A while back I was thinking about sketching another character within the story, with the intention to… perhaps… share it with the world. This character is new in Book 2; this character is insanely important. I believe I have once disclosed that there are many new characters in Book 2, and let me tell you that ‘many’ is no exaggeration. You see, Book 2 is a joy for me in a vast variety of ways, though one of the greatest joys is the, I’m sure, long-awaited inclusion of the other ilyorz (or elements, to those of you unfamiliar with the story). Times of Old is wholly set within the Flamikus (fire folk) world, yet Book 2 welcomes the arrival of the Aeriikus (air folk), Agwikus (water folk), and Humiit-kus (earth folk) with open arms. Due to the other ilyorz being in this book, there are many new characters to meet within these other elemental worlds, and in turn many new dynamics and interactions. I so rarely get excited, but the thought of eventually sharing Book 2 with the world makes me buzz! I cannot wait to see what people think of the other ilyorz, or how they react to some of the new characters! And I know there is a good handful of people out there waiting for Book 2, and they have been for far, far too long. Life has been a bit cruel to me these past two years, and so writing Book 2 has been the last thing on my mind… Though I must deeply thank all those patiently waiting, for their interest and love for the story has not waned despite the length of time. It is truly touching. Thank you. And the Ilimoskus thank you, too 🙂 They want their story told as much as I do!


So! When tagged for this challenge, I was curious to know where Page 7 landed within the story of Book 2, and, due to my bolted lips, I wondered whether this landing would tell of something I was not willing to share. This would have made things quite the pickle, I’m sure you’d agree. In reaching my Page 7, I discarded the boring title pages of the manuscript, so, technically, this isn’t actually from the true Page 7, but it is Page 7 if counting from the very beginning of the told story. If that makes any sense. I have said “Page 7” too much.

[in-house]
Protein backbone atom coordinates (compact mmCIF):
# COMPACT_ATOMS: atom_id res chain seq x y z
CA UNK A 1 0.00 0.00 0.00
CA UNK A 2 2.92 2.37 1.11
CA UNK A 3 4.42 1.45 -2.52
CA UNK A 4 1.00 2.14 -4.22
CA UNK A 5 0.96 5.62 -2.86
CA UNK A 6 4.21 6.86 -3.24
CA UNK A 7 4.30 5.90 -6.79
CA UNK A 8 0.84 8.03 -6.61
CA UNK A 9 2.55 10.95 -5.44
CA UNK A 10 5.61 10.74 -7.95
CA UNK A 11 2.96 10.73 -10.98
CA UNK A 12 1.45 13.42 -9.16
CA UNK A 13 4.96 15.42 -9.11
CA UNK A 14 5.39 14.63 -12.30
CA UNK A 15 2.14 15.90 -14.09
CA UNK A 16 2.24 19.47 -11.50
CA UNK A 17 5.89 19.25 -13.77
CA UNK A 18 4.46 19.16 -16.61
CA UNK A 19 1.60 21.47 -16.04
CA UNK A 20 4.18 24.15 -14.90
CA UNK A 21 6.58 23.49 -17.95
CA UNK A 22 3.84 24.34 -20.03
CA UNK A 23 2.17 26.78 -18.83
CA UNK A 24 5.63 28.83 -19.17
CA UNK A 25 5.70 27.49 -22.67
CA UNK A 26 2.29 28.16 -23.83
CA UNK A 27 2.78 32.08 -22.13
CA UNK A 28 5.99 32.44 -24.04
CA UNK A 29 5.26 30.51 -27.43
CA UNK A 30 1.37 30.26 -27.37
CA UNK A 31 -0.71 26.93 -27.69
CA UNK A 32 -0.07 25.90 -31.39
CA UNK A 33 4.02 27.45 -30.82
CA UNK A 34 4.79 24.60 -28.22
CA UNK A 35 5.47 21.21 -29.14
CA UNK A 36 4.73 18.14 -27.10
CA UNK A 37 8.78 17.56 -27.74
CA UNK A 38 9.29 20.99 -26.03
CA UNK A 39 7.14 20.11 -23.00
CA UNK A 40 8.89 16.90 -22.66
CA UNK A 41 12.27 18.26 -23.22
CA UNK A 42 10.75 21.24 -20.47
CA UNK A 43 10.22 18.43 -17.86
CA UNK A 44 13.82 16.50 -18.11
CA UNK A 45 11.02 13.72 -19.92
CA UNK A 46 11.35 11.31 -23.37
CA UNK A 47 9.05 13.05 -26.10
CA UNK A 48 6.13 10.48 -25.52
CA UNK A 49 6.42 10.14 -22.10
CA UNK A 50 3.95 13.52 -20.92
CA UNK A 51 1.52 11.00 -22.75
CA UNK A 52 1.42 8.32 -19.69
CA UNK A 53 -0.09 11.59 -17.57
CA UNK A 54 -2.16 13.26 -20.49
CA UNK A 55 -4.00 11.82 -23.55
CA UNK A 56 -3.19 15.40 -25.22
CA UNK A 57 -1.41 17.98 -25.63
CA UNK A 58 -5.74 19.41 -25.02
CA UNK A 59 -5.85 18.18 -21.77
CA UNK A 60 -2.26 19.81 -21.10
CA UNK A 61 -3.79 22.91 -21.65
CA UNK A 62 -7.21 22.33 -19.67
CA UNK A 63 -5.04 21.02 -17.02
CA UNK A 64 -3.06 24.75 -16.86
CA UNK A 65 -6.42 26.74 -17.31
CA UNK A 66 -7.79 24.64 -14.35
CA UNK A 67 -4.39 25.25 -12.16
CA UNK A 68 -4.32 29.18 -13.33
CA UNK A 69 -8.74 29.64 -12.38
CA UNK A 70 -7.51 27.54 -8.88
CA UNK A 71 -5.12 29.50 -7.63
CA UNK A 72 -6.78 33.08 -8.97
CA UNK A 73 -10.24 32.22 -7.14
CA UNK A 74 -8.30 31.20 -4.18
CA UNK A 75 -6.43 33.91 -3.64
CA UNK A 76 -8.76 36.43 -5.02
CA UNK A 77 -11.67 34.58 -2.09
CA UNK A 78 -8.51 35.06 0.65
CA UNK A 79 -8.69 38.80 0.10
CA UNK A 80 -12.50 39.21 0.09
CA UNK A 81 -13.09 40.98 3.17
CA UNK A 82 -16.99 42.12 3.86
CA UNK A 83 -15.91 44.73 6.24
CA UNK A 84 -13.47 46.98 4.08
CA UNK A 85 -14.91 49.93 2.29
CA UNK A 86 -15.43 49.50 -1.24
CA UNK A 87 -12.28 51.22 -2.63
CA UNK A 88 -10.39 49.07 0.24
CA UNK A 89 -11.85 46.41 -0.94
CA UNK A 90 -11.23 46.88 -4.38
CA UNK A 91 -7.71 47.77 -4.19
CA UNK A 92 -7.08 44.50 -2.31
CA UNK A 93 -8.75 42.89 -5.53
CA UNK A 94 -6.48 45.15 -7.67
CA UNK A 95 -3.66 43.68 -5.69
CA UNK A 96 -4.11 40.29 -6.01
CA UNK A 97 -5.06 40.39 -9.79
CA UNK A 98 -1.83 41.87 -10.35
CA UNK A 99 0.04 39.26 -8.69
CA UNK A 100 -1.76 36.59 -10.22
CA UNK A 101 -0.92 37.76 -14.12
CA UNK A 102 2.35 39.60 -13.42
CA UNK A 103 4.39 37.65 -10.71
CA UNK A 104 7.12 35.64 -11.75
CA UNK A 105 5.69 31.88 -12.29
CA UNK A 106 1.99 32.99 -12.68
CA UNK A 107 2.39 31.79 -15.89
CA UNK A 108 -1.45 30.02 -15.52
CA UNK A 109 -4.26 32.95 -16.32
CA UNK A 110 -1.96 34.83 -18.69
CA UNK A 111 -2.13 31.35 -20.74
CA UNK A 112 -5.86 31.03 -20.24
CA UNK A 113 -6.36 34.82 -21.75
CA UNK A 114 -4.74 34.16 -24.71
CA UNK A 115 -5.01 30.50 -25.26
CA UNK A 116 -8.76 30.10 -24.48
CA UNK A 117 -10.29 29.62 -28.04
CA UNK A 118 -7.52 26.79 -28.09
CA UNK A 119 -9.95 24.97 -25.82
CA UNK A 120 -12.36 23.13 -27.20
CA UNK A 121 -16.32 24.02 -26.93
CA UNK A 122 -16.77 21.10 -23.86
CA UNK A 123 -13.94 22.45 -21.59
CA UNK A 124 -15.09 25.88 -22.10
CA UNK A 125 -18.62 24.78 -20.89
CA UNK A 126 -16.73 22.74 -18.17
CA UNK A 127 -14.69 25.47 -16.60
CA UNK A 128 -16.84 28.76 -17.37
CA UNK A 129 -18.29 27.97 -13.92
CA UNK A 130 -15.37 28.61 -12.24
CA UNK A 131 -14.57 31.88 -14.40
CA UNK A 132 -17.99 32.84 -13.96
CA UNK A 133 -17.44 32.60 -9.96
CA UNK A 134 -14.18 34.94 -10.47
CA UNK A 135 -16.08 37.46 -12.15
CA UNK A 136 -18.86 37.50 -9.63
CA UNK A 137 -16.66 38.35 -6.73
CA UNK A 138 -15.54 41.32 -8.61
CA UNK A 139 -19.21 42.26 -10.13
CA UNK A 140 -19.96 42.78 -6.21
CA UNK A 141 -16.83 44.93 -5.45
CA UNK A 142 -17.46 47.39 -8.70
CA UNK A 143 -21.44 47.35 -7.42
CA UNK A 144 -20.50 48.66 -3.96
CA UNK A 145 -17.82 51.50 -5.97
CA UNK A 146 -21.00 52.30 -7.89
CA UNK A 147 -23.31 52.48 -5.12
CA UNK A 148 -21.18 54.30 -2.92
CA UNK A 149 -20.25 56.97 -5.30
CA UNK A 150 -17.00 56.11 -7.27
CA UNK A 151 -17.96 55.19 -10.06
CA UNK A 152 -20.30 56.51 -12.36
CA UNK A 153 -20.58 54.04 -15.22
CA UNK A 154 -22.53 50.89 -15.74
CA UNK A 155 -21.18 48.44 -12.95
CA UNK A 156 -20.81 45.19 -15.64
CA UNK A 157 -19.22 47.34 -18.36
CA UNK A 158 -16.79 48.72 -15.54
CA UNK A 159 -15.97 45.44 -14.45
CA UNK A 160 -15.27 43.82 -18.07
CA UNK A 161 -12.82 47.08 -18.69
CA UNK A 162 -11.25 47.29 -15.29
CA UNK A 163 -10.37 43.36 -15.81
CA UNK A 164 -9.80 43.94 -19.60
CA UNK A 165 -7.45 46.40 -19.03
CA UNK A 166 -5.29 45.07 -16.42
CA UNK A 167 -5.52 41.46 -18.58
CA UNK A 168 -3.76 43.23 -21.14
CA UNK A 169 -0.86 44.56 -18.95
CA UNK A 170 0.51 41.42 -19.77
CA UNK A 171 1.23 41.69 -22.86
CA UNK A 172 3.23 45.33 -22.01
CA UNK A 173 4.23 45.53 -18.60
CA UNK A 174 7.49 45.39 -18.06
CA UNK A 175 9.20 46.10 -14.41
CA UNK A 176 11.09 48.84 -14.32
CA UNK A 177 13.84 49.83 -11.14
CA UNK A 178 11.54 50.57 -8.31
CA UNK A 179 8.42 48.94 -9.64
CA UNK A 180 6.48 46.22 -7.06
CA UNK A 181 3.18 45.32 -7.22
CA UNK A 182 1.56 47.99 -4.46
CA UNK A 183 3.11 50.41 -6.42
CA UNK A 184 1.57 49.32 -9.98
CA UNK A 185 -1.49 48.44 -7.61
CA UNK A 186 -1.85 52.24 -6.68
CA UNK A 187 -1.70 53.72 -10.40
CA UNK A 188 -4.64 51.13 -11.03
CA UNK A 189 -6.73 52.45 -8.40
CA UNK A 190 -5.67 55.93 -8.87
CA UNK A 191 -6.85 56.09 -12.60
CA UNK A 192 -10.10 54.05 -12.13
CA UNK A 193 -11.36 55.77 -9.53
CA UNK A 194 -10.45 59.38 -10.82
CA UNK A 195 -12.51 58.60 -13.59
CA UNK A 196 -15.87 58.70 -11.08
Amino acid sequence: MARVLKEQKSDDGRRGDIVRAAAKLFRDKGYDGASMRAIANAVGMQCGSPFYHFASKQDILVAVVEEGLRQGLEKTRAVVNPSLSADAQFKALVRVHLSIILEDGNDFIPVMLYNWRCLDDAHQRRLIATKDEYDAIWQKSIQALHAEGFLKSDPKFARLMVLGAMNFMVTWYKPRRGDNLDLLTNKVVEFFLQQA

To my relief, Line 7 on the not-true-but-still-is-Page 7 could not have been better. Anyone would think this had been strategically planned, it is so perfect. For those unaware of ILIMOSKUS**, the story is split by being told between two perspectives: fantasy (the Ilimoskus world) and reality (the human world). There are, therefore, principal Ilimoskus characters and principal human characters. The last few chapters of Times of Old are set wholly with the Ilimoskus, and so there may be a few readers out there wondering whatever became of poor Elizabeth, for last we knew she was in a dreadful state. Well, my friends, these wonderings may cease at the beginning of Book 2, for the book begins with the human world. This Page 7 lands within the first chapter of Book 2 – a human chapter.

And now, here is the excerpt:

Anastasia was about to fire back, but then she noticed the horror on her sister’s face as she looked into the sky behind her. Confused, she turned to look too, but there was nothing to see. Walking the remainder of the way to reach Elizabeth, she critically said, “What are you gawping at?” once arriving in front of her.

Elizabeth’s eyes followed its trail of flight. It was another great yellow bird, exactly like the one she had seen that fateful afternoon. Although her heart once again spun into overdrive, the bird was merely gliding around in silence, yet the lack of its piercing noise made it far less daunting. “C-can… Can you not see it?” she asked faintly, pointing up at it. “How can you not see it?”

Dun-dun-duuunnnnnnn. Well, not really. If you have read the first book, you will understand the impact of that there excerpt. Though, if you read Times of Old‘s blurb, it is hardly a secret:

‘Throughout this ever-growing tension, Fii’dezrhu Reotum – a rebellious Flamikus – discovers a momentous secret he then acts upon by venturing to the forbidden human lands; while there, he inadvertently reveals the Ilimoskus’ existence to one young girl.’

All Sherlocks out there would likely have clicked that this ‘young girl’ is indeed Elizabeth 😉 Needless to say, this ‘great yellow bird’ is a creature within the Ilimoskus world (called an espi’motoff, for those of you who wish to know).

I’m not going to lie, I am now slightly stumped on what else to say about this. I shall thus embrace my bolted lips once more. Though, for all of those people out there waiting for Book 2, I will say that I am very nearly halfway through the story. It’s only taken me three years to get to this point, but, you know. Whatever. How it pays to dally with the snails! And with the snails I shall stay. It’s exciting, though. I’m excited. I love Book 2.


And so now I move on to tag other writers and their WIPs. I’m supposed to tag seven, though would you believe it would seem I hardly follow any writers who have a WIP… Unless I’m just blind and unobservant, of course – which I wouldn’t put past me. But anyway, I tag:


Like Star Filled Skies

Concerning Writing

They’re all great writers, do check them out 🙂


Thank you for reading! I always appreciate it. I hope that little excerpt was a tantalising insight. Please, try to remain seated throughout your hysteria. I know it’s difficult. Hopefully I will have some more news soon. Keep your eyes polished! (Not peeled. Who wants peeled eyes? Such grim imagery.)